Thursday, January 27, 2000

Bad hair day leaps across gender barrier

The Cincinnati Enquirer

        Perhaps in the excitement of the Procter & Gamble stock ups and downs when CEO Durk Jager flirted with drug-company acquisitions, you missed the bigger news, which might affect your job, your self-esteem, possibly your love life.

        Procter & Gamble announced this week that “bad hair days are real.” And, furthermore, this is not a tragedy that befalls only women.

        There have been rumblings before.

        Remember Samson? A bad — a very bad — hair day.

Hair Force One
        My own generation wore bad hair as a badge and celebrated it in a musical play. We used our shaggy locks instead of body piercing and tattoos to signal to our parents that we would take their money but not their advice.

        Then we grew up, cut our hair and started working on our stock portfolios. We elected a guy our age as president, and one of Bill Clinton's first official acts was to tie up the runway of a busy airport while he got a $200 haircut aboard Air Force One. See what I mean?


        In 1994, a survey by Yankelovich Partners reported that 90 percent of women suffer from bad hair days. (The other 10 percent are models, television anchors and the Other Woman.)

        Most regular women can cite a day when the earth spun out of control beginning with our hairdo. I still break into a cold sweat recalling a seriously overmoussed television appearance. My mother has a video clip of me looking just like Little Richard.

        Yankelovich found that 71 percent of women having a bad hair day feel self-conscious, 65 percent grouchy or irritable, and 27 percent feel depressed. Trust me, 100 percent of women already knew this.

        But it was Cincinnati's soap giant that commissioned a study proving men have feelings, too. (I am guessing 100 percent of men already suspect this.) Marianne LaFrance, the Yale professor who conducted the study for P&G, apparently “discovered” that when we look good we feel good. Her credits also include a study about men who hog airplane armrests and assistance in the launch of Pepperidge Farm's “Smiley” goldfish crackers.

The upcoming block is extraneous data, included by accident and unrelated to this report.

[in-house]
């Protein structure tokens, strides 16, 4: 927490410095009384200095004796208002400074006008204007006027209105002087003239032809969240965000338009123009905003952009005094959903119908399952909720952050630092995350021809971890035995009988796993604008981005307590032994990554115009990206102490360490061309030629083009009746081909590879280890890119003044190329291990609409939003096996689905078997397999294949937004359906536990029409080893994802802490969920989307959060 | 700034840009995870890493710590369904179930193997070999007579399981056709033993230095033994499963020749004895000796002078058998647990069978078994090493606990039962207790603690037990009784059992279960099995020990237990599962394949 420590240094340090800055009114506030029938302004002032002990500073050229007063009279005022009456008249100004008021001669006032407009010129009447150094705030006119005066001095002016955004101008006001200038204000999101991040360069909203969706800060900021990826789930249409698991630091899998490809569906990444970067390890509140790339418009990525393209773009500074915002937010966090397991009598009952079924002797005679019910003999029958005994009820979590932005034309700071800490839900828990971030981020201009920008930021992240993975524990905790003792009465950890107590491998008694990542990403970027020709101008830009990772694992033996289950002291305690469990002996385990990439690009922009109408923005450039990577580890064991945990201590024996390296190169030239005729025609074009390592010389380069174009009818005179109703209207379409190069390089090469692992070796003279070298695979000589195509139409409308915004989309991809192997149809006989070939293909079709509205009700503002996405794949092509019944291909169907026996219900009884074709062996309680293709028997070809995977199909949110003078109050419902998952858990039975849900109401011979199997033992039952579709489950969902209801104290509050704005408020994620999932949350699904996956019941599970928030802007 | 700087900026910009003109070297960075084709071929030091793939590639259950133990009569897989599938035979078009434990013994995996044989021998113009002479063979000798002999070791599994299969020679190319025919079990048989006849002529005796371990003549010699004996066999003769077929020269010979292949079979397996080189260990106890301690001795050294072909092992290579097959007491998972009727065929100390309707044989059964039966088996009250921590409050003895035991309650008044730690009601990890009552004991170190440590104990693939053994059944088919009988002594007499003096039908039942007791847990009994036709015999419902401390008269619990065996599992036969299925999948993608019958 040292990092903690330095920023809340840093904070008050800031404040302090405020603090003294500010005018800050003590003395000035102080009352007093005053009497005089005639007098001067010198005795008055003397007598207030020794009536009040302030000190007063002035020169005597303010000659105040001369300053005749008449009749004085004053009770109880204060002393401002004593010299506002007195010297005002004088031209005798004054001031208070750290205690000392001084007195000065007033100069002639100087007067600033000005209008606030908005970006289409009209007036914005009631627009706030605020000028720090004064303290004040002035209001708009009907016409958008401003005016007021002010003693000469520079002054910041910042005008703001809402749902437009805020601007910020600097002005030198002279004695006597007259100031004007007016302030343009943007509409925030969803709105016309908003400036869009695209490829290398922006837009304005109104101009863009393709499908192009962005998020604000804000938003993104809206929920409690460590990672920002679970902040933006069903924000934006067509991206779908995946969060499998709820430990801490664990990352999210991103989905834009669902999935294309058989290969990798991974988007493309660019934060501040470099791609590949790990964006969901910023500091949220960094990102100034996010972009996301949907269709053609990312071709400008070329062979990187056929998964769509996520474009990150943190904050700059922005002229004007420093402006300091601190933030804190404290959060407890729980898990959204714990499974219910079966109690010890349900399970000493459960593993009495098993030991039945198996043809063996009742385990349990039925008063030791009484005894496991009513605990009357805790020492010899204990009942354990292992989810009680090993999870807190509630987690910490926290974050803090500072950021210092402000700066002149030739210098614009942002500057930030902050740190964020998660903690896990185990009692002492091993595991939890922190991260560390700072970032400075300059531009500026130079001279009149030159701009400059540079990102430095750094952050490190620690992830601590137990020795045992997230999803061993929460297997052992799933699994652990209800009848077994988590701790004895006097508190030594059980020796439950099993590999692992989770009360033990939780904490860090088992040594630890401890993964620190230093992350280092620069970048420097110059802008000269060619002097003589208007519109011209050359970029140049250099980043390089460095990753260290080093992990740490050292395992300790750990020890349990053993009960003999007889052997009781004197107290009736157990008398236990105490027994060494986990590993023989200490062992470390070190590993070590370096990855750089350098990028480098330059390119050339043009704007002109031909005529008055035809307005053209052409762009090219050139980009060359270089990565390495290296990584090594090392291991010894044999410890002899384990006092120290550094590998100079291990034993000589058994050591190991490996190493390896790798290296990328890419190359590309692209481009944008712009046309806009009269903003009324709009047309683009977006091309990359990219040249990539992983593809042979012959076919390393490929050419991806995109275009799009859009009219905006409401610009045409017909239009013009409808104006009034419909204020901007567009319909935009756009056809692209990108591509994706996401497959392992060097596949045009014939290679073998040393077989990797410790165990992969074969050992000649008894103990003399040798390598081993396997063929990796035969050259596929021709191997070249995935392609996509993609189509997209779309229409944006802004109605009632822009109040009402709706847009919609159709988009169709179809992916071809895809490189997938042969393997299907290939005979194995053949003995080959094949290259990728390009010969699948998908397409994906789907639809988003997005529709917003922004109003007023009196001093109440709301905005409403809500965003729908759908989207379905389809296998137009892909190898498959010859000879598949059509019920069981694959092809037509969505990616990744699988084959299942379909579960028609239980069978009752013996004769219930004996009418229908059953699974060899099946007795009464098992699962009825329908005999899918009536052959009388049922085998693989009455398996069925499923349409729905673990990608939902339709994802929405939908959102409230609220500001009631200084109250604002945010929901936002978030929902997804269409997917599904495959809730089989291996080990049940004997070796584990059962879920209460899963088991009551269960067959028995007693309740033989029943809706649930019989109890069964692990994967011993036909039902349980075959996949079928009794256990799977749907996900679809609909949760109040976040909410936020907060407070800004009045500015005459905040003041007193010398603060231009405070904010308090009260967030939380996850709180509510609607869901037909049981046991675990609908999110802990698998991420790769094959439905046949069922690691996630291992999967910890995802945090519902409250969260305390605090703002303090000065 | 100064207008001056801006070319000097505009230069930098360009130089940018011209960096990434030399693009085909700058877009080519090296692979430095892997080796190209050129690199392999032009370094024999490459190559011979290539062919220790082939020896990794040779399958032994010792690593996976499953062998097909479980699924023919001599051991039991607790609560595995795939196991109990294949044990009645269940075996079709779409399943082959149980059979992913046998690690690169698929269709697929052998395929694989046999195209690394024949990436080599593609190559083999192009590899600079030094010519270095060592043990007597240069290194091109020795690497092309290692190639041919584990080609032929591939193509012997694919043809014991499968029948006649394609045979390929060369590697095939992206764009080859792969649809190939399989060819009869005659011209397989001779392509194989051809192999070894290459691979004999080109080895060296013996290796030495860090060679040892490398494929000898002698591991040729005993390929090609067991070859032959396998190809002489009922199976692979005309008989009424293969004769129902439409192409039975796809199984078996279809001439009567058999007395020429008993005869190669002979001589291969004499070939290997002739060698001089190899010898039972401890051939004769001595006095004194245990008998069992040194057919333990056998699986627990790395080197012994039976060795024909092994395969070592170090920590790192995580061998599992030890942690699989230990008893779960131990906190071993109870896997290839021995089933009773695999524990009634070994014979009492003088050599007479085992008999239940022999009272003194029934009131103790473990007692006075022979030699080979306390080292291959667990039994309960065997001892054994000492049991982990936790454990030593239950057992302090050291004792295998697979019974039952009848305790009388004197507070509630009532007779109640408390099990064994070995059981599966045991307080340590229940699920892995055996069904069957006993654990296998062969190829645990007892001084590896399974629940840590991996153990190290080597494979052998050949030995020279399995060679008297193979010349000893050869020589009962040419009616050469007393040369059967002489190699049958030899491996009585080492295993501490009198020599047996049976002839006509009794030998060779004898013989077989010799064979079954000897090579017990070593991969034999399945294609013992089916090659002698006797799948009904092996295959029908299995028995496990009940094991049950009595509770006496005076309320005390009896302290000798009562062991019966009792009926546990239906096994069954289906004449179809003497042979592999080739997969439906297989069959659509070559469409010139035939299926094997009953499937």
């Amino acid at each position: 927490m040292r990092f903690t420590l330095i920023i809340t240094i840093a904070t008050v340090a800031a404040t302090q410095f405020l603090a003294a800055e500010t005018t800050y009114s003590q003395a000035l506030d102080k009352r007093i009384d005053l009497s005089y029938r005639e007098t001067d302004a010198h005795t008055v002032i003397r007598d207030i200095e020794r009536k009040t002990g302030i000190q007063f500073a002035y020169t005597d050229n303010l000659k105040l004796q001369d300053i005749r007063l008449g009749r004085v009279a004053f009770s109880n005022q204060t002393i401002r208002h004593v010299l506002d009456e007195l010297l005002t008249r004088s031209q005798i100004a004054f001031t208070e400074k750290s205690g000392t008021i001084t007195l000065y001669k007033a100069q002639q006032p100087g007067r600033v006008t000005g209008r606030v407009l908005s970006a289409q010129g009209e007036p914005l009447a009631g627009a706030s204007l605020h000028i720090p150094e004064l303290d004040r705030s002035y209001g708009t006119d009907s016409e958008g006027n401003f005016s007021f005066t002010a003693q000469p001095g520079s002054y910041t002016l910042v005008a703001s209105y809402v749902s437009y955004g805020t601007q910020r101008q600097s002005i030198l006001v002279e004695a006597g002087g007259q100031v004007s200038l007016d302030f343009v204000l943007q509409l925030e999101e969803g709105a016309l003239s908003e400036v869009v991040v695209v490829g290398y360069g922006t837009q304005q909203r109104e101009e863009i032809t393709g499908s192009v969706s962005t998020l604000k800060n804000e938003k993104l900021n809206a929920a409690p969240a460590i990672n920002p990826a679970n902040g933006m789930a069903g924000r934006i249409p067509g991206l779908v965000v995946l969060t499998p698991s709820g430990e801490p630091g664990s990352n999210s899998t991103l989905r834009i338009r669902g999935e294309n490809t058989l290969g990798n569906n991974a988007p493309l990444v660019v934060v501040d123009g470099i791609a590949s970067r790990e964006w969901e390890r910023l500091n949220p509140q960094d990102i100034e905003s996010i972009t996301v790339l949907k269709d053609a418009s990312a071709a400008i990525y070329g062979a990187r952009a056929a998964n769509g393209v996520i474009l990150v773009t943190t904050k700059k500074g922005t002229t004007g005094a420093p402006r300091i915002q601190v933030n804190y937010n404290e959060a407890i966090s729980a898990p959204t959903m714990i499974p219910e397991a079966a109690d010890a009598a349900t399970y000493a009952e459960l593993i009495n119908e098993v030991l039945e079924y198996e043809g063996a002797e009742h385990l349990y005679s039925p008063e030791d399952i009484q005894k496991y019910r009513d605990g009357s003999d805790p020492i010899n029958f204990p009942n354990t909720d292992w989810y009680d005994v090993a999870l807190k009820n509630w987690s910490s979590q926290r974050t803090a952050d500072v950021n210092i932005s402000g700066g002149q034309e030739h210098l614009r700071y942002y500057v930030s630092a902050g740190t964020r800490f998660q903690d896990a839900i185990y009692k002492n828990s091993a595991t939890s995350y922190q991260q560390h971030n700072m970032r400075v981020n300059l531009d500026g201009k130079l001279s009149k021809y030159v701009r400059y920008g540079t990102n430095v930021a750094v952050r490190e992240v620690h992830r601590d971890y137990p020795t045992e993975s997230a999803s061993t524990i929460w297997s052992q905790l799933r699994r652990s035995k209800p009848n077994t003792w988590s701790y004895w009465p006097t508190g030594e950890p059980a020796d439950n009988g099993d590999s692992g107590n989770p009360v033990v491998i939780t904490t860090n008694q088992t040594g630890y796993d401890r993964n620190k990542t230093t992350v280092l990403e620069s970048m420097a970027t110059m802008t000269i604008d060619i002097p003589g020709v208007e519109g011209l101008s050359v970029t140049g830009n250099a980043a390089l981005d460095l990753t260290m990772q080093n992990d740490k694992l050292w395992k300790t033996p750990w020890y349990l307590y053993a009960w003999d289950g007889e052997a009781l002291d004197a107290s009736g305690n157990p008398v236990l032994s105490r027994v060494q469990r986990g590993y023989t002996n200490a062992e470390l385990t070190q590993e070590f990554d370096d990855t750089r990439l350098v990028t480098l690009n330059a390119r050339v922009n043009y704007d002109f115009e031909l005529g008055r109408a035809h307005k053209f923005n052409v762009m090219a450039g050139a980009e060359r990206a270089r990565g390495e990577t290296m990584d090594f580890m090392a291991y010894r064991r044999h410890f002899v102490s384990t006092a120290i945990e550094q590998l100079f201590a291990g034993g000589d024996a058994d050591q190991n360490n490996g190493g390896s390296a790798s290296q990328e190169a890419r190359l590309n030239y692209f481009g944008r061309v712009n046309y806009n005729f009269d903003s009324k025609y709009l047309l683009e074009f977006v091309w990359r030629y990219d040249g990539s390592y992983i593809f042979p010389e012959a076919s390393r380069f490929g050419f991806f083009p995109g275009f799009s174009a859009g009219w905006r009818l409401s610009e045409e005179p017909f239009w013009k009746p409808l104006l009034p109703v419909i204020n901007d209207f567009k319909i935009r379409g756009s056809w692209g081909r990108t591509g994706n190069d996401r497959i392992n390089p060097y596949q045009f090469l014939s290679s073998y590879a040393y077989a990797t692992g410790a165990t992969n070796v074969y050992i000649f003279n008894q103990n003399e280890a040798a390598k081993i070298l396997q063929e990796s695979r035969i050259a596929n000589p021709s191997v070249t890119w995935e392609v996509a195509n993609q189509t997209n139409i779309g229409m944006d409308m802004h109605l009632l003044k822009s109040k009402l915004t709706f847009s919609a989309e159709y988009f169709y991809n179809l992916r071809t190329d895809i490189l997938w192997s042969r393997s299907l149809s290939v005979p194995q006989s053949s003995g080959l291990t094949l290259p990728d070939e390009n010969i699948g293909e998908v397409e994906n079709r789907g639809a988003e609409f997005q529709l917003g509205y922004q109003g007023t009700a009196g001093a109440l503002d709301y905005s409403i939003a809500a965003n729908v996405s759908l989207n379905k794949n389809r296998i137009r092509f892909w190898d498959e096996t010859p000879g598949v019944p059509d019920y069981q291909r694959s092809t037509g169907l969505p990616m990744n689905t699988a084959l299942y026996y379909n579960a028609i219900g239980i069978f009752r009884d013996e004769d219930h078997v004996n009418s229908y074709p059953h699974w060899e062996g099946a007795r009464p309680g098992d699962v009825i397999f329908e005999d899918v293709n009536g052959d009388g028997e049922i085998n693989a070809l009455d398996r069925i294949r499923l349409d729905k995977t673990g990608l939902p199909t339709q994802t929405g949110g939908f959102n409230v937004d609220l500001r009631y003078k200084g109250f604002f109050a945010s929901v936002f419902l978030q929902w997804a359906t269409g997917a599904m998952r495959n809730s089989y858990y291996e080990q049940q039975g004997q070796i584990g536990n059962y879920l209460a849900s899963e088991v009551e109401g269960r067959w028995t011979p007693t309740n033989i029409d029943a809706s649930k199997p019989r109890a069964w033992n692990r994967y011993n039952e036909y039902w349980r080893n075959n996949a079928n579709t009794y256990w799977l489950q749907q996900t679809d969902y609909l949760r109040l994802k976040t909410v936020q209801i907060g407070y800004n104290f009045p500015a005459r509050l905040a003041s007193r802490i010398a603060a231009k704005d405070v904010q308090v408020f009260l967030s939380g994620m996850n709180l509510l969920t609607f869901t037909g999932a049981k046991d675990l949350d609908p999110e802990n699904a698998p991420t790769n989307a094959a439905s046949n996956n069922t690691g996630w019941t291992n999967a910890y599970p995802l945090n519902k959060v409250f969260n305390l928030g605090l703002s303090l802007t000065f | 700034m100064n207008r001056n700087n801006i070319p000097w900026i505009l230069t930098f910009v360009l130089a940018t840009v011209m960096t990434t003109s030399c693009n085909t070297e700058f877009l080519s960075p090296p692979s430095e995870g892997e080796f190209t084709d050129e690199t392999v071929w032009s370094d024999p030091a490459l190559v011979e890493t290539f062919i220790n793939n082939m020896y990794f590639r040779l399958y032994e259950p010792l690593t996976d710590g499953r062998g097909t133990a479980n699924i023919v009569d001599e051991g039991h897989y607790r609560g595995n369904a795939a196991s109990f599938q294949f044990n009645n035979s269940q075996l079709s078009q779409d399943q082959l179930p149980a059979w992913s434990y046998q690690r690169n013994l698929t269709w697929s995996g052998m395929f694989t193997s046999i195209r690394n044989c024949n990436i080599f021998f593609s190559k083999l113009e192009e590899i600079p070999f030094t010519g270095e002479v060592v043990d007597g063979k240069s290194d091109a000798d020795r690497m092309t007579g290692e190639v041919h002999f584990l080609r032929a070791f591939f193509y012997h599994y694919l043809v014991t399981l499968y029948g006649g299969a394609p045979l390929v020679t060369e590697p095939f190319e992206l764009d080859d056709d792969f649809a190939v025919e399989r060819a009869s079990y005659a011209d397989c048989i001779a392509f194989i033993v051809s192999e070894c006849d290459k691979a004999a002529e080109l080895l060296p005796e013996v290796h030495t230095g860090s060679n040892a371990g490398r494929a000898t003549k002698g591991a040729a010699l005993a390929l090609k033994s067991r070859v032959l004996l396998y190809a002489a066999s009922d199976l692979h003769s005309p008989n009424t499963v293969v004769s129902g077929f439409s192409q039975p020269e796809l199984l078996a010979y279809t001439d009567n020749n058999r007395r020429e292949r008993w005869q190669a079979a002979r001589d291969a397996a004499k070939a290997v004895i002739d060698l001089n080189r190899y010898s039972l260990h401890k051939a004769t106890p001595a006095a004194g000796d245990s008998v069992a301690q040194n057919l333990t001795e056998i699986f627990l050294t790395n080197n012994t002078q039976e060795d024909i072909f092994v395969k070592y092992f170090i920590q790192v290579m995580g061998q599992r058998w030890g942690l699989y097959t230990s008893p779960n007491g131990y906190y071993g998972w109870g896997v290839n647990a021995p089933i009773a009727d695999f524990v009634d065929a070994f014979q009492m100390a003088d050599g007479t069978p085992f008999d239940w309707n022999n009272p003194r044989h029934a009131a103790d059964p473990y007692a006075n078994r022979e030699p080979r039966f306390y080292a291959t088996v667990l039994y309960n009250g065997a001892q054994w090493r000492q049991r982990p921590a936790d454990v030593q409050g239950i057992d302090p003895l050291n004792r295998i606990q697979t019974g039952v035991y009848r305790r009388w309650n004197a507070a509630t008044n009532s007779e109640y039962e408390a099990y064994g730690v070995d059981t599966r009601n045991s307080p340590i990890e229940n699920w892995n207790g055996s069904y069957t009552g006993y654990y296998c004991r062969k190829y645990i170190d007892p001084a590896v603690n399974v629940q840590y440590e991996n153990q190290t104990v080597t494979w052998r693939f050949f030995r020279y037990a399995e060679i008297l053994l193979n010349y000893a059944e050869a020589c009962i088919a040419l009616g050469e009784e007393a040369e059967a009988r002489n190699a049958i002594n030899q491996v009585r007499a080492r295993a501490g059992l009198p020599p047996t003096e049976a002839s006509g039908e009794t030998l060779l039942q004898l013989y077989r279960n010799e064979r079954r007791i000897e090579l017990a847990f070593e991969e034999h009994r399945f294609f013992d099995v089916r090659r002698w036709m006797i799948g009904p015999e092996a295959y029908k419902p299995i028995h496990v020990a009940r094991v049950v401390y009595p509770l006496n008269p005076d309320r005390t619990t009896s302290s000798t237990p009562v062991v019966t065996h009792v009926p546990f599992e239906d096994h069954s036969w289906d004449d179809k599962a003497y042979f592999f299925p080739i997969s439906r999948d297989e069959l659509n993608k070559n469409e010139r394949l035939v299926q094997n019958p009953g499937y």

“Research shows that unexpected smiles are contagious, and what is caught is a good feeling,” Dr. La- France said.

Anguish of leaky containers
        Researchers in the P&G study questioned mostly Yale students, 60 men and 60 women, ages 17 to 30. The control group was not asked to think about anything negative. A second group was questioned about bad hair episodes in their lives.

        And a third group was encouraged to think about something that would throw them into a negative tailspin. They were asked to think about bad product packaging, like leaky containers. Not global warming or world hunger. Just a little tailspin, a bad hair day kind of tailspin.

        Leaky containers.

        Anyway, then all three groups were given tests to monitor their self-esteem and self-judgment. The people who thought about their bad hair days got lower scores than either other group.

        “You might even say that the study suggests getting and keeping the style you want has positive psychological effects beyond feeling good about your hair,” says Jane Wildman, general manager for Physique, P&G's new hair-care line.

        You might.

        Especially if you are selling hair-care products.

        “Interestingly,” Dr. LaFrance says in a prepared statement, “both women and men are negatively affected by the phenomenon of bad hair days.”

        Men. Yikes? This is serious. Maybe shampoo and haircuts will be deductable, an unreimbursed business expense. And since our self-esteem affects our mental health, maybe we can get our HMO to chip in for our mousse.

        Or maybe we can just learn to smile.

        E-mail Laura Pulfer at or call 768-8393. She appears regularly on WVXU radio, National Public Radio's Morning Edition and InterMedia's Northern Kentucky Magazine.